Technology in this world exists, sometimes to the level of science fiction, although anachronisms are common (for example, the same land that has talking robots also appears to have phonographs, yet simultaneously the world has only begun to develop heavier-than-air flight). The level of technology also varies from country to country. The world is not heavily magical (the only “magical” elements include land that moves, a talking motorcycle, and a talking dog), although it has a certain fairy-tale quality.

Other Tuesday- Kino’s Journey Light Novels

Other Tuesday- Kino’s Journey Light Novels

While there is a new manga about Kino’s Journey I was not able to find any accurate information about it which is why I did not write about it on Manga Monday.

Light novels

Kino’s Journey began as a series of light novels written by Keiichi Sigsawa, and illustrated by Kouhaku Kuroboshi. The series originally started serialization in MediaWorks’ now-defunct light novel magazine Dengeki hp with the release of volume six on March 17, 2000. The first volume of the series was published on July 10, 2000 by ASCII Media Works under their Dengeki Bunko publishing imprint. As of October 10, 2014, 18 volumes have been published. The eighth volume of Kino’s Journey, originally published in October 2004, was Dengeki Bunko’s 1000th published novel. An additional volume entitled Kino’s Journey -the Beautiful World- Country of Theater -Kino- was only released as a promotional gift for the second animated movie. A collection of special chapters entitled Kino’s Journey: the Sigsawa’s World came with the first volume of ASCII Media Works’ light novel magazine Dengeki Bunko Magazine on April 10, 2008.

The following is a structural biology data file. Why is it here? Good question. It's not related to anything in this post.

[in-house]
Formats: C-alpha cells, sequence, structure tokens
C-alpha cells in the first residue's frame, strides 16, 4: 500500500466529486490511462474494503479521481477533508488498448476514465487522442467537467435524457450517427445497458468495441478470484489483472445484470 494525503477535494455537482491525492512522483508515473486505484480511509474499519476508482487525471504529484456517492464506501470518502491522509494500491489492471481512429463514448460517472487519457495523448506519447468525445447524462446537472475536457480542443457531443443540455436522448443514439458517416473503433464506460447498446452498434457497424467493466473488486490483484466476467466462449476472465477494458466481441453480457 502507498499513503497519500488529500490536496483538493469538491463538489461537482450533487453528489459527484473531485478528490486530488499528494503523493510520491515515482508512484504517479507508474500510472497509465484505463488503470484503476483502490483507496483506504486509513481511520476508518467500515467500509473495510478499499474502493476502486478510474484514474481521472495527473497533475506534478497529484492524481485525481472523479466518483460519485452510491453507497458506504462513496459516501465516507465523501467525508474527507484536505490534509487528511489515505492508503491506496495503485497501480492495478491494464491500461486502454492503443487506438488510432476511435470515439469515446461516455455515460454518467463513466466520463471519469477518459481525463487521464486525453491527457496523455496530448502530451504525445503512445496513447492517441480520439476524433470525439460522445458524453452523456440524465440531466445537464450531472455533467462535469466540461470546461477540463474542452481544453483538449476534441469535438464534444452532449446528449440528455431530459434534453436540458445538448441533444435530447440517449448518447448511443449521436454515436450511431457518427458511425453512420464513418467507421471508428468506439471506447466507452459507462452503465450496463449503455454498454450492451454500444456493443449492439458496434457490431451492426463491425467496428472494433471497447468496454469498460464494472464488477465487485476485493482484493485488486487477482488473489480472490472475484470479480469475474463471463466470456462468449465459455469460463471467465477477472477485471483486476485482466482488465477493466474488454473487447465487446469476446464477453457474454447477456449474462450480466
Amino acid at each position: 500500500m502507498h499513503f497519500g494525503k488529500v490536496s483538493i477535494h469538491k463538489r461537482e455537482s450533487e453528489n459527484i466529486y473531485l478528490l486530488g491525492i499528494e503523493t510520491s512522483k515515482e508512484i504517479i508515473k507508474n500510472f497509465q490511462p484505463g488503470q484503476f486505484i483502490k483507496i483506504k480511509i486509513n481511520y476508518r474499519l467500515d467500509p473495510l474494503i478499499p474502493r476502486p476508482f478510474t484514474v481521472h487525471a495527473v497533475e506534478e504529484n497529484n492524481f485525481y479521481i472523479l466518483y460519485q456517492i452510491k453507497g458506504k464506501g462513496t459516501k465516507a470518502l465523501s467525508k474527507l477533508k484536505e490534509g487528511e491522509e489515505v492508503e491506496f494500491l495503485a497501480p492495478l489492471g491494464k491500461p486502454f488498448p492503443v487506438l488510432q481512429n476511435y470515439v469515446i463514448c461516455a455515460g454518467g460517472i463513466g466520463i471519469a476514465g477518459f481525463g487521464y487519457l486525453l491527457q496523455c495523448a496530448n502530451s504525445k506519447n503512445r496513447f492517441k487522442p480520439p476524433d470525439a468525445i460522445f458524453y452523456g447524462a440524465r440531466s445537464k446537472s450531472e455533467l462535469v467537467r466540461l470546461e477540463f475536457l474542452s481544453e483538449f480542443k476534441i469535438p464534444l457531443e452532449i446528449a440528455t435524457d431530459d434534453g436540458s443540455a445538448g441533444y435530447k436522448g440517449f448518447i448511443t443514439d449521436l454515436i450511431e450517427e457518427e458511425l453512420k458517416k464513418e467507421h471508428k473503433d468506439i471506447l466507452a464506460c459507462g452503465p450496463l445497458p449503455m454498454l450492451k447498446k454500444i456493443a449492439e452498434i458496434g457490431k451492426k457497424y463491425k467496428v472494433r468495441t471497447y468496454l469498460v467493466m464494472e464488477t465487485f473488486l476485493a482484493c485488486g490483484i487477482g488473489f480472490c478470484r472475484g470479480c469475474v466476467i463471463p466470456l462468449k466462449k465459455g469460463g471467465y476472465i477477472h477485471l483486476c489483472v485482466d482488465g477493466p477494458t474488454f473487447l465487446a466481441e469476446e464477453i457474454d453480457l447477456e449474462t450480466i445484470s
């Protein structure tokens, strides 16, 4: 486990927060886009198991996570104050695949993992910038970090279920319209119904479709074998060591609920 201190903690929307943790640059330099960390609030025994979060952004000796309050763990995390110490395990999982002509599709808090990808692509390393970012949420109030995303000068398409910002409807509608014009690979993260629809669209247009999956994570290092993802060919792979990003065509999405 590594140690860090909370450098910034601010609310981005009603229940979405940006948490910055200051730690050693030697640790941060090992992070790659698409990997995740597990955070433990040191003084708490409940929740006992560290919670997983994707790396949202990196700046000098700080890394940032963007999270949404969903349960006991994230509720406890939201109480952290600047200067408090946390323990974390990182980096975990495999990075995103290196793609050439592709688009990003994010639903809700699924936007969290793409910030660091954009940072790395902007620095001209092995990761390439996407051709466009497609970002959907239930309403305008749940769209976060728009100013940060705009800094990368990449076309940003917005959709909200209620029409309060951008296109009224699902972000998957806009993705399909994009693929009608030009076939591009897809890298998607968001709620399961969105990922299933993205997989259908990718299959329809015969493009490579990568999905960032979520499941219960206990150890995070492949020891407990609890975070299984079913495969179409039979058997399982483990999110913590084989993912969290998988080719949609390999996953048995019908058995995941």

In commemoration of Dengeki Bunko’s 20th anniversary, Kino’s Journey was serialized weekly from April to September 2013 in several Japanese regional newspapers. The ten stories serialized during this period were included in the 17th volume published in October of the same year. The previous 16 volumes were released with new cover artwork also in commemoration of the anniversary.

The light novel series has also been translated into Chinese, Korean, and German. Tokyopop licensed the novels under the original title Kino no Tabi for release in North America, and the first volume was published on October 3, 2006. The chapter order of Tokyopop’s English release of the first volume differed from the original Japanese release. According to Tokyopop representatives, there are issues with the licensor that have left them unable to release further volumes of the series. Tokyopop used an image from the sixth chapter-title page from the original novel for use as the English novel cover.

The first volume of a spin-off of the regular series titled Gakuen Kino was published on July 10, 2006 under Dengeki Bunko; as of July 10, 2010, four volumes have been released. The series is a collection of parodies originally published in three spin-off magazines of Dengeki hp: Dengeki p, Dengeki h, and Dengeki hpa. The spin-off features Kino as a magical girl in a school setting. Gakuen Kino was translated into Chinese and Korean.